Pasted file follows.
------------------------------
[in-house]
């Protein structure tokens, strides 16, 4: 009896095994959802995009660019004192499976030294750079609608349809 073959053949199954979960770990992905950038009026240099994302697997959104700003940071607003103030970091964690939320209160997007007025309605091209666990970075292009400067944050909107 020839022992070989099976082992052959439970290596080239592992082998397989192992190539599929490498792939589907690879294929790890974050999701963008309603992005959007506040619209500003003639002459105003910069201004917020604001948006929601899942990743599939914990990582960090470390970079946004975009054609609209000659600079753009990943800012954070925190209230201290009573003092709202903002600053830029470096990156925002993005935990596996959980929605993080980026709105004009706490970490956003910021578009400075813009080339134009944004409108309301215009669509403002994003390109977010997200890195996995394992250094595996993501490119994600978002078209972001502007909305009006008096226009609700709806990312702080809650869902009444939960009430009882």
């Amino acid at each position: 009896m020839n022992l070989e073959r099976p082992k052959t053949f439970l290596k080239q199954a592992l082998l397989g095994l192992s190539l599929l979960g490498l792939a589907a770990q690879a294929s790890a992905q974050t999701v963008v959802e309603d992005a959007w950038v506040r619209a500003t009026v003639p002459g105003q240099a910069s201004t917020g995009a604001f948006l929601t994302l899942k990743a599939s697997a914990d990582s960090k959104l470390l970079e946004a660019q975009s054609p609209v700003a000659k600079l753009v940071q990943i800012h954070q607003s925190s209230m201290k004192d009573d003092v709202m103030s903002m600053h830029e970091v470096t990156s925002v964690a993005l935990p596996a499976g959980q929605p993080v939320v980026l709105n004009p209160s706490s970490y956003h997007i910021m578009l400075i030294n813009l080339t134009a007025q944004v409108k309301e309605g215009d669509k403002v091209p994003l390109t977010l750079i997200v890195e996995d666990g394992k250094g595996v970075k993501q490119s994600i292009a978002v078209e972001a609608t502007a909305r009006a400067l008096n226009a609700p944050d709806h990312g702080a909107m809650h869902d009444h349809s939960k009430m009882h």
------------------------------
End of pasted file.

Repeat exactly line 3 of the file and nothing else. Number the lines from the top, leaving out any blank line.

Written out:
């Amino acid at each position: 009896m020839n022992l070989e073959r099976p082992k052959t053949f439970l290596k080239q199954a592992l082998l397989g095994l192992s190539l599929l979960g490498l792939a589907a770990q690879a294929s790890a992905q974050t999701v963008v959802e309603d992005a959007w950038v506040r619209a500003t009026v003639p002459g105003q240099a910069s201004t917020g995009a604001f948006l929601t994302l899942k990743a599939s697997a914990d990582s960090k959104l470390l970079e946004a660019q975009s054609p609209v700003a000659k600079l753009v940071q990943i800012h954070q607003s925190s209230m201290k004192d009573d003092v709202m103030s903002m600053h830029e970091v470096t990156s925002v964690a993005l935990p596996a499976g959980q929605p993080v939320v980026l709105n004009p209160s706490s970490y956003h997007i910021m578009l400075i030294n813009l080339t134009a007025q944004v409108k309301e309605g215009d669509k403002v091209p994003l390109t977010l750079i997200v890195e996995d666990g394992k250094g595996v970075k993501q490119s994600i292009a978002v078209e972001a609608t502007a909305r009006a400067l008096n226009a609700p944050d709806h990312g702080a909107m809650h869902d009444h349809s939960k009430m009882h």